Thanksgiving is such a glorious time of year – families come together around tables filled with lovingly prepared food.  But it’s also a time when political, personal, religious and sometimes even football (I do live in the South, after all) divisions can erupt and long-standing wounds can fester.

I think Timber’s on to something.  What if, instead of getting irritated and irked or provoked by someone else’s version of the “truth” this holiday season, we just say to ourselves that that person’s truth is as valid as our own and move on?

We live in a world where you can literally avoid all other viewpoints and perspectives by strategically selecting your media stream.  You can opt for a certain news channel, subscribe only to blogs and “news” services that affirm the narrative you’ve chosen to adopt and you can “unfriend” anyone on Facebook whose comments irritate you.

But, what if, instead of blocking out the different perspectives and voices, we listened to them, heard them, and affirmed that they are as valid as our own?  Would that be transformational?  Freed from the burden of living that other person’s “truth,” can we just accept it and then go about living our own lives?

Our civil discourse in this country has reached a fevered pitch.  I am starting to believe that we have actually lost the skill of discussing important issues without polarizing language and the infusion of partisan politics. I’d like to be a voice advocating for change in the way we talk to and treat one another.

And I’d love for that to start this year at our Thanksgiving tables.

The TRUTH … no one’s got a monopoly on it, right?

So keep exploring, keep listening and have a great holiday, y’all.

4 Responses to “On Truth and Turkey”

  1. on 25 Nov 2013 at 4:14 pmCarl Peterson

    In that simple paragraph about different perspectives you have summarized what I believe to be my basis for my Christian Belief. Our church has gone through a rough time attempting to replace a pastor who was there for 28 years. We had someone else on board for over two years and that did not work out and it accentuated the rough time. Finally we we came together about 6 months ago (not the whole church but those who were willing) and held a “Living Lament: A Pathway for Reconciliation and Healing” service. Granted as a whole we we dealing with church business, but in the process of going through the work it has given me a better understanding of my Christian Faith. And it has given me a better outlook on peoples different perspectives on things, in just about all secular realms, and even how to deal with some of the upheaval and tragedies we have seen world wide lately. Thanks for sharing, and to think based on the title, I almost skipped this one. Have a great Thanksgiving . By the way our thoughts were with you last night as we had butternut squash, a la Atlanta.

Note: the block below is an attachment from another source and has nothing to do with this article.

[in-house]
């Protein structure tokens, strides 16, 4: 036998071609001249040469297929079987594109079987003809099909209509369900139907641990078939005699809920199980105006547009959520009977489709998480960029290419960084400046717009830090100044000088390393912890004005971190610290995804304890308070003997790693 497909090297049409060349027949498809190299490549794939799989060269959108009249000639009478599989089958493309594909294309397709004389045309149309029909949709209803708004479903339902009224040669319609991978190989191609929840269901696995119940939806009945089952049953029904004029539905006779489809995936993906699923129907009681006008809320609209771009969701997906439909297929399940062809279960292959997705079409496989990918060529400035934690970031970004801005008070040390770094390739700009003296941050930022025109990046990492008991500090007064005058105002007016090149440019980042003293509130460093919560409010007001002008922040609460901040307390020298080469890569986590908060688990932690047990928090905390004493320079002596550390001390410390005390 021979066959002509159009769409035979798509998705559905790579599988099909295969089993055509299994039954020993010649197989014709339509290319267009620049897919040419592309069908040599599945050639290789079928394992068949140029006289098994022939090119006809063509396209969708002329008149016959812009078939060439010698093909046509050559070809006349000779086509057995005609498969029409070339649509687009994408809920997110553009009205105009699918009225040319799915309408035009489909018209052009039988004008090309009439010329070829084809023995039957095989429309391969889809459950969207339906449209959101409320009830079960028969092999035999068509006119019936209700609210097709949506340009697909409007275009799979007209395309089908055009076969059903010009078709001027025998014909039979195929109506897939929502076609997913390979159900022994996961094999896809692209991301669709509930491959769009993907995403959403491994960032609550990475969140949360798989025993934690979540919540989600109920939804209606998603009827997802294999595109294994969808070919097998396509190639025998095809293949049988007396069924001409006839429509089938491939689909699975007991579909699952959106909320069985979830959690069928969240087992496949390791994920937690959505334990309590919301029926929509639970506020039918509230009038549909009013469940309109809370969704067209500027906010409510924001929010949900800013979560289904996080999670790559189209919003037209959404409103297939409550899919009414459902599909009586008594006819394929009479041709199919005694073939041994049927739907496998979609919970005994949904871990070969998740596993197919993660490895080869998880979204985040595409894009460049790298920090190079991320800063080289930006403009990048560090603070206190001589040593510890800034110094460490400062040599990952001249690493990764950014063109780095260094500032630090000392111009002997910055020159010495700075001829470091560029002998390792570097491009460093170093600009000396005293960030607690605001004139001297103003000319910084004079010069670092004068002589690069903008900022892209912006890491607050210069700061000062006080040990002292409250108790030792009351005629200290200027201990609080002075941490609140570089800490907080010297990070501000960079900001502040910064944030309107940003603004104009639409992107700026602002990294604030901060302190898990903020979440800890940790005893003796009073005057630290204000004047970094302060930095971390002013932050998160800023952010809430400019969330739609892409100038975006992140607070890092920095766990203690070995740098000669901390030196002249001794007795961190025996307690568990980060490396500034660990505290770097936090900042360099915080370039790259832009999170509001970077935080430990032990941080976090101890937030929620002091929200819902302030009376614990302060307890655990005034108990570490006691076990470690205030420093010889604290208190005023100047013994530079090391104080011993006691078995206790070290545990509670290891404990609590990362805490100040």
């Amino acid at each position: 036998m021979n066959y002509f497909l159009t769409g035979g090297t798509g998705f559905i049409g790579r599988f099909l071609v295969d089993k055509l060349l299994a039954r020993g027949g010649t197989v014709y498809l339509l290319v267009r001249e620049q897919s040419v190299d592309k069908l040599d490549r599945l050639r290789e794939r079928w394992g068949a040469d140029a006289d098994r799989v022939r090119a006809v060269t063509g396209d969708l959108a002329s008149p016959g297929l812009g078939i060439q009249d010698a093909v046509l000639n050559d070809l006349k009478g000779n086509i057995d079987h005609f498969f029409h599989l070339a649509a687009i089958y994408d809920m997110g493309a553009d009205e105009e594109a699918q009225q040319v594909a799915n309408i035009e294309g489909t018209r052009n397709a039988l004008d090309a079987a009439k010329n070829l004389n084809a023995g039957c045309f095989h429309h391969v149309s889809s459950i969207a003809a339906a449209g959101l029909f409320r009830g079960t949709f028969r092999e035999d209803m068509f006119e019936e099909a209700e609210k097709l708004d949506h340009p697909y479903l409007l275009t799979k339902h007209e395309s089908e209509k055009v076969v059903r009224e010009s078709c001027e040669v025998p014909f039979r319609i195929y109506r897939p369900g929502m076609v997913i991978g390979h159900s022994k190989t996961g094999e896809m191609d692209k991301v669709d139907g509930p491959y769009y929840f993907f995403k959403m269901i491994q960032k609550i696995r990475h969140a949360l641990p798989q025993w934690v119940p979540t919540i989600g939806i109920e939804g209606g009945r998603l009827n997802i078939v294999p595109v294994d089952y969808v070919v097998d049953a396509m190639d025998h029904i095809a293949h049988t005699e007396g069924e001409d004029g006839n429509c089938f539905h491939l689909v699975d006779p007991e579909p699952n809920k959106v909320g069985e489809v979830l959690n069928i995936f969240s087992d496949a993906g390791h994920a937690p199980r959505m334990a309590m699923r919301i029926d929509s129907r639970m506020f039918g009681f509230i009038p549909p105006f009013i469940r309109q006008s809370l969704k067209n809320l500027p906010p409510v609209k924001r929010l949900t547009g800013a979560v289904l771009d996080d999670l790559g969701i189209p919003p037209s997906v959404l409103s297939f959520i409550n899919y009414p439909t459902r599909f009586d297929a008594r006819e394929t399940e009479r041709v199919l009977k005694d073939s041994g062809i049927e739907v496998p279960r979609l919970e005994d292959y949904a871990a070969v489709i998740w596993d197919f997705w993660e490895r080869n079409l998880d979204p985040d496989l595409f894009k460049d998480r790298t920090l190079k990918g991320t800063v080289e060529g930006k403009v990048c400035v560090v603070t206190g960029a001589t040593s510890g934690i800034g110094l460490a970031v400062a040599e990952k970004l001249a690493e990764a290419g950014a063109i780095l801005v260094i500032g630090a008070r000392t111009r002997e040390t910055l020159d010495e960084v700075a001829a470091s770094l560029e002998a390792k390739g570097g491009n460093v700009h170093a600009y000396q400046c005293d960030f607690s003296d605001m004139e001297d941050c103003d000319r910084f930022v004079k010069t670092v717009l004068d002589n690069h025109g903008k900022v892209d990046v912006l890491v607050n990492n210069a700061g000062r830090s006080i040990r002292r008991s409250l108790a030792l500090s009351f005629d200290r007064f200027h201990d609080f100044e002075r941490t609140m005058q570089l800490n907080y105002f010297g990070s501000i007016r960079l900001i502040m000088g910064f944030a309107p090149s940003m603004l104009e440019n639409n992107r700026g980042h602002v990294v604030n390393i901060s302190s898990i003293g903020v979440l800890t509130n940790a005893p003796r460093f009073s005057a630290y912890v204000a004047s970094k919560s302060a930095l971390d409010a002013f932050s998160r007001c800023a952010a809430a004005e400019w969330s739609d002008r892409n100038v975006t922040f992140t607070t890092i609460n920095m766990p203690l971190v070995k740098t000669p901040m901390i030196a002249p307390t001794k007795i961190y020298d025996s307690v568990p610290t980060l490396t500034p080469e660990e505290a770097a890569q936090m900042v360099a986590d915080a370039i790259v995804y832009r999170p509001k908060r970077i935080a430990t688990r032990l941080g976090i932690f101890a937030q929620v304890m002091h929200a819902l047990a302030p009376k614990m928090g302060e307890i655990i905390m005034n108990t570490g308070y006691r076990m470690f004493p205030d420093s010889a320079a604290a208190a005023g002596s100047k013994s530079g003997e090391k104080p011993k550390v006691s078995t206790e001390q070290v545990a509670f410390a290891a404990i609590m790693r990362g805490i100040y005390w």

2. on 25 Nov 2013 at 4:22 pmKristine Rudolph

    I’ll admit, it was a tough one to title!

  3. on 25 Nov 2013 at 10:21 pmJessica

    The holidays always bring me a feeling of dread for the “I have to be right”-ness that underscored so many of the conversations I remember from childhood. As a kid, I tried hard to articulate it — I always came off being The Little Peacemaker — but never as succinctly as you or Timber. (Big fan of BBC here, too, and the book is well worth reading. I’d offer to let you borrow mine but it’s dogeared and margin-marked to the point I’d be embarrassed.) Thanks for sharing your insight; I hope it inspires others to consider the existence of multiple truths.

  4. on 26 Nov 2013 at 9:33 amKristine Rudolph

    It’s about more than just turning the other cheek and walking away when you disagree, isn’t it? It’s so much more. It’s about opening yourself up to the world in such a way that when you are confronted with what is, to you, an “un”truth, it doesn’t even bother you.

    I’m not there yet, that’s for sure.